“I have to exercise more.” “I’ve got to start networking.” “I need to stop planning back-to-back meetings.” “I have to get on top of my Inbox.” “I’ve got to start leaving the office by 18:00.” “I need to spend more time with my team.“ Etcetera etcetera etcetera.
We coaches hear these comments from our coachees all the time. But we can tell by the way they say it whether it is a commitment to action, or just wishful thinking.
A few years ago I was coaching a female leader who had never had to apply for the next job. She simply performed well in her current post, got noticed, and got promoted! Now she was near the top, and there were very few next step opportunities. She knew she was going to have to do something to get that next job, for the first time in her life.
A few sessions earlier we had generated some great ideas on what she could do to significantly increase her chances of securing the desired next role, but for some reason she hadn’t moved forward on anything yet.
At one point she said, “I’ve just got to get started on this.”
I paused, then replied, “No you don’t!”
“No you don’t! You don’t have to do anything. You haven’t so far. That in itself is a choice.”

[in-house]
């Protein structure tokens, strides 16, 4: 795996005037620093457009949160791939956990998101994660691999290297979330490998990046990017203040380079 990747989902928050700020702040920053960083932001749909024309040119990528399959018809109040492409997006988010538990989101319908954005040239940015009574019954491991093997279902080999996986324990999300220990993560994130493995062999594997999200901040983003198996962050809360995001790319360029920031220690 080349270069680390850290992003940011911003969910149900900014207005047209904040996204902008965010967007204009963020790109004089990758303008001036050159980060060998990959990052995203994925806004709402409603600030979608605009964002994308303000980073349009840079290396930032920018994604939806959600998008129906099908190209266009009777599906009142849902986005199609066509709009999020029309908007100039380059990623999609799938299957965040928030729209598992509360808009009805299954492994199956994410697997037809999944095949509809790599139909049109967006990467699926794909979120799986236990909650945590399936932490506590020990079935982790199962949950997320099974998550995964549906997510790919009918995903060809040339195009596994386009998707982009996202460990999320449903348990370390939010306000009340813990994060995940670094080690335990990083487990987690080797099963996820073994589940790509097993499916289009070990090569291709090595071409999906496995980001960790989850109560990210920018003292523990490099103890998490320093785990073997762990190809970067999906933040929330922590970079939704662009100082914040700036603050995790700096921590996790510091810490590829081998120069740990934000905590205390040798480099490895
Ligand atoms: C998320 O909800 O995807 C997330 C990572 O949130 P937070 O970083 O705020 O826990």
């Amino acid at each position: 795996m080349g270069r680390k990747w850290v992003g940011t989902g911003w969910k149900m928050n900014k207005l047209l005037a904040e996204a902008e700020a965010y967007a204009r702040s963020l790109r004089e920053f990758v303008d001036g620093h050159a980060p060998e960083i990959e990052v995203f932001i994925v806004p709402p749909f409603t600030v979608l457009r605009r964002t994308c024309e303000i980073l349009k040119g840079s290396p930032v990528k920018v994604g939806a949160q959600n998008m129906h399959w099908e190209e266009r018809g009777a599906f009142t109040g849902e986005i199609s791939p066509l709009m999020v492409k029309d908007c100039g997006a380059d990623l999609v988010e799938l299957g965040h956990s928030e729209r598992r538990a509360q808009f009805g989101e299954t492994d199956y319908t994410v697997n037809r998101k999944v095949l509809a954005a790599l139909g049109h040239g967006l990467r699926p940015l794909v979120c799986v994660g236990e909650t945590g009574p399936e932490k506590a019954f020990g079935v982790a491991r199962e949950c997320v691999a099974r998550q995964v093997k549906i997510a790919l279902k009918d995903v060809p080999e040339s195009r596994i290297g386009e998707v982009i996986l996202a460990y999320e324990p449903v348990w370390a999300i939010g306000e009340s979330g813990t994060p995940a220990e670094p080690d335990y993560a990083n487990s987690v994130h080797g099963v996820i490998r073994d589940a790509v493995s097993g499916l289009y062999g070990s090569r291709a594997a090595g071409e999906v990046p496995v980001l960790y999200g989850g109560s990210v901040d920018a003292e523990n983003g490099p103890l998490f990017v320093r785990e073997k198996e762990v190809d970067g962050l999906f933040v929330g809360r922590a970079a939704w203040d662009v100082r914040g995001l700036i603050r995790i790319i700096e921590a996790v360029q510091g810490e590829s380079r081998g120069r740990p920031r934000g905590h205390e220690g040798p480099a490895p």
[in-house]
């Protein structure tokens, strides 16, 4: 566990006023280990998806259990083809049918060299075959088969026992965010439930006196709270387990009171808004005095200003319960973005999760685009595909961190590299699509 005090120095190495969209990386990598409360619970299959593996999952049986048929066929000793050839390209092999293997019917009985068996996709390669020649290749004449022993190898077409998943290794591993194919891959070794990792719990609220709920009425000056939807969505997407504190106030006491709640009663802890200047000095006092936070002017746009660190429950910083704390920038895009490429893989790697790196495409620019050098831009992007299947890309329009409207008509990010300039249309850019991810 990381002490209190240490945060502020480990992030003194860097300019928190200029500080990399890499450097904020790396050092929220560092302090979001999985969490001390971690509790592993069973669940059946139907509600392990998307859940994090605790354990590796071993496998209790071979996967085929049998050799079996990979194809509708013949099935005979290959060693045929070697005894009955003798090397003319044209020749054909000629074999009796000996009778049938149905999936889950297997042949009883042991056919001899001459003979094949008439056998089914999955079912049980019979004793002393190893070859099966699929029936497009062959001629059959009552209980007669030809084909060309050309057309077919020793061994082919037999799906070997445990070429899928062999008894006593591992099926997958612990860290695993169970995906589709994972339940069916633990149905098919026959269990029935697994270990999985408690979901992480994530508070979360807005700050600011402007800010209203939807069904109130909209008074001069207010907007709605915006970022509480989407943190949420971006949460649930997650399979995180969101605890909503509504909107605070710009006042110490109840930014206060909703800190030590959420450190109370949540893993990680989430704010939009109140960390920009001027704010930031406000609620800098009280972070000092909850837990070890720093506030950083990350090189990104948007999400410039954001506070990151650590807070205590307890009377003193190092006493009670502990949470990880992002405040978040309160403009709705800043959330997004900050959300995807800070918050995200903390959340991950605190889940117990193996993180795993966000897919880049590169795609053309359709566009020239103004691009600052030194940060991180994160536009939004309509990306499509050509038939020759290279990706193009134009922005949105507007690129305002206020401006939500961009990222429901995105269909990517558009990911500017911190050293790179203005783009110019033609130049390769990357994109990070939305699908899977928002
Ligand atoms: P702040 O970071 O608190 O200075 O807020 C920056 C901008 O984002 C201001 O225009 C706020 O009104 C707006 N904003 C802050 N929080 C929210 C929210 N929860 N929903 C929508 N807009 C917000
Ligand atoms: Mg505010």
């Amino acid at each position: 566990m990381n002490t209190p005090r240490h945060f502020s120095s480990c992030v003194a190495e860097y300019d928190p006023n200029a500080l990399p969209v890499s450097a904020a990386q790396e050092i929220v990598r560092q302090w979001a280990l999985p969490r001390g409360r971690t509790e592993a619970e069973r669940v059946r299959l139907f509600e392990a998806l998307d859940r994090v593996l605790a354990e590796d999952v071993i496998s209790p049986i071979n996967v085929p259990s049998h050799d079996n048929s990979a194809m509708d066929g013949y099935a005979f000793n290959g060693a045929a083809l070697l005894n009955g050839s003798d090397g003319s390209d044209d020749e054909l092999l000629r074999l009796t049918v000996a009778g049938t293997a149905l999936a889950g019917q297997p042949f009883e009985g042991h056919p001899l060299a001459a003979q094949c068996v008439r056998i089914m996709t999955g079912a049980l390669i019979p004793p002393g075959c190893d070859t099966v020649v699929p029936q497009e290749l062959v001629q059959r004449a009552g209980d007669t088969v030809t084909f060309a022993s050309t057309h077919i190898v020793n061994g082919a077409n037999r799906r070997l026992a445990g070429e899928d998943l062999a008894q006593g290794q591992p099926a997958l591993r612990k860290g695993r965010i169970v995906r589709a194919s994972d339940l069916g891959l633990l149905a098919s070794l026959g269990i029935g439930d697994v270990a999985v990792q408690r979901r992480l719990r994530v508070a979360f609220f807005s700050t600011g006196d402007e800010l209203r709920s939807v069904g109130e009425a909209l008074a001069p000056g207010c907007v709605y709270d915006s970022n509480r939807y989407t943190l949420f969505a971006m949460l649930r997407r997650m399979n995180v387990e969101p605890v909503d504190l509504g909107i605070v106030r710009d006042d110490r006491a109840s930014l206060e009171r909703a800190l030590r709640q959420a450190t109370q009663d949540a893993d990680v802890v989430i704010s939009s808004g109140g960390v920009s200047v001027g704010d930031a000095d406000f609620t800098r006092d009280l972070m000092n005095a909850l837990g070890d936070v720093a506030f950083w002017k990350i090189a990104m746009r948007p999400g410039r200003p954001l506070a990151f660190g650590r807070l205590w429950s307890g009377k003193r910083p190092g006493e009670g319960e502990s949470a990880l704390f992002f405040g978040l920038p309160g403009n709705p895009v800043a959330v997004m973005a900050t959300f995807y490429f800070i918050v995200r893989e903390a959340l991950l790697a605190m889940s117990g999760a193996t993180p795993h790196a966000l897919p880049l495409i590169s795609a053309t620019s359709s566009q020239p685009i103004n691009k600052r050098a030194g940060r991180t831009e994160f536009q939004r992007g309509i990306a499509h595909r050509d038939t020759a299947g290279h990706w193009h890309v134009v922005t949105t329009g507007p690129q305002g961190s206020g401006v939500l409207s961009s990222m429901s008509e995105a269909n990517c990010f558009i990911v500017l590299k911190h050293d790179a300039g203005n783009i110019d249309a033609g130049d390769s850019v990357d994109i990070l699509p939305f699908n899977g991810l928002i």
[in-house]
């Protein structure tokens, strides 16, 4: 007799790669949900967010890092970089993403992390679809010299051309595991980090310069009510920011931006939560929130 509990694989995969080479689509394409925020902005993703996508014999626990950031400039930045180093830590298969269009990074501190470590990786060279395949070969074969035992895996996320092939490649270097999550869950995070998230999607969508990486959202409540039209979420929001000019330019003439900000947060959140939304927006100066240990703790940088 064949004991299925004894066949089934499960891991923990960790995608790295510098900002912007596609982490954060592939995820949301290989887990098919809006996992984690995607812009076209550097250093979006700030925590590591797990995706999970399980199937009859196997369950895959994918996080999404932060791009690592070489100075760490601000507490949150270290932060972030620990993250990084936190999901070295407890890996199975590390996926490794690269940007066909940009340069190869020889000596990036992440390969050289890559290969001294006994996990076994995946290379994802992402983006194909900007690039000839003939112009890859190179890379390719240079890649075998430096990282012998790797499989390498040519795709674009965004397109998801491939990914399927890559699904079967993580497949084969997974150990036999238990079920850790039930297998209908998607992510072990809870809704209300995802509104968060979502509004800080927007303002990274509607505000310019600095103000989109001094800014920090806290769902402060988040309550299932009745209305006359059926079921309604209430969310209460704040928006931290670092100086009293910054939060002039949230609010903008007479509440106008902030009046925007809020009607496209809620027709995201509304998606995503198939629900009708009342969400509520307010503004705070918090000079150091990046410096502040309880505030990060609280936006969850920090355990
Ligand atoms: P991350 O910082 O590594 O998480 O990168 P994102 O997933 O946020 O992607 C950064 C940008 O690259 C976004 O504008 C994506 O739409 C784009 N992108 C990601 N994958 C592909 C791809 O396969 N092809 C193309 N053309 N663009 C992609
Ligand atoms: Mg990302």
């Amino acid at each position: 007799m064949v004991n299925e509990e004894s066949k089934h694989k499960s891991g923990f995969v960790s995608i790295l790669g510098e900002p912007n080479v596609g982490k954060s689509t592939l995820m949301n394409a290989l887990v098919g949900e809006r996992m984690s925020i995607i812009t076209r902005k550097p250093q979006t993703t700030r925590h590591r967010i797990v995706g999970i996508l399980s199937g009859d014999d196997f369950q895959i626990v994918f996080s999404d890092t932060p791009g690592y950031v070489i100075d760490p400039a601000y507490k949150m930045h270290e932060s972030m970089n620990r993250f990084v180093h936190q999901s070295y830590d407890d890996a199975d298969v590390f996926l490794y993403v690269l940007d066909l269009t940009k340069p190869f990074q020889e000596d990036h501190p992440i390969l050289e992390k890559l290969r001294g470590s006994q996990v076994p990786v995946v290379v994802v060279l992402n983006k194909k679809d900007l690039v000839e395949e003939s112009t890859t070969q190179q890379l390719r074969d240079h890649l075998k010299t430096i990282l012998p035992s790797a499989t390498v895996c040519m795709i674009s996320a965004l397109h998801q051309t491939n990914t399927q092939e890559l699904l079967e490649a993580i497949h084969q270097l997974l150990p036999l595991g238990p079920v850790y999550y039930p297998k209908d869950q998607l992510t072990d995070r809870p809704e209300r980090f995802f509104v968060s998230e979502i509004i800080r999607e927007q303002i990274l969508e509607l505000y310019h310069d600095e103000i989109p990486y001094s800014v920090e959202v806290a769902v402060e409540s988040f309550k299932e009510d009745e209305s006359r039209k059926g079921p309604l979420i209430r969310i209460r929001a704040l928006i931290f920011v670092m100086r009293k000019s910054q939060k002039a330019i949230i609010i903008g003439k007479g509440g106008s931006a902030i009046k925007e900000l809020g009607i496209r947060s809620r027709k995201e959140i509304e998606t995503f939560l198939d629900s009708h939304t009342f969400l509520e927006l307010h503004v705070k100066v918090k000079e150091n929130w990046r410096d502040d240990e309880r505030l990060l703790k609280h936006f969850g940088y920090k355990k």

“But if I don’t take action, nothing will change.”
“That’s true, but you always have a choice. You don’t have to do anything.”
We spoke more about having choices, and she began to look at her situation in a new way. She started to feel relieved when she realized that she was not obligated to do anything. The (self) pressure was off!
Then we spoke about the consequences of the choices before her, and she began to feel a growing motivation to move forward with her plan, because it was her choice to do so, and not something that she had to do.
When we as coaches are working with someone who knows what they need to do to reach their goal and yet they are not doing anything about it, we can help them realize that they don’t have to do anything. It’s a choice.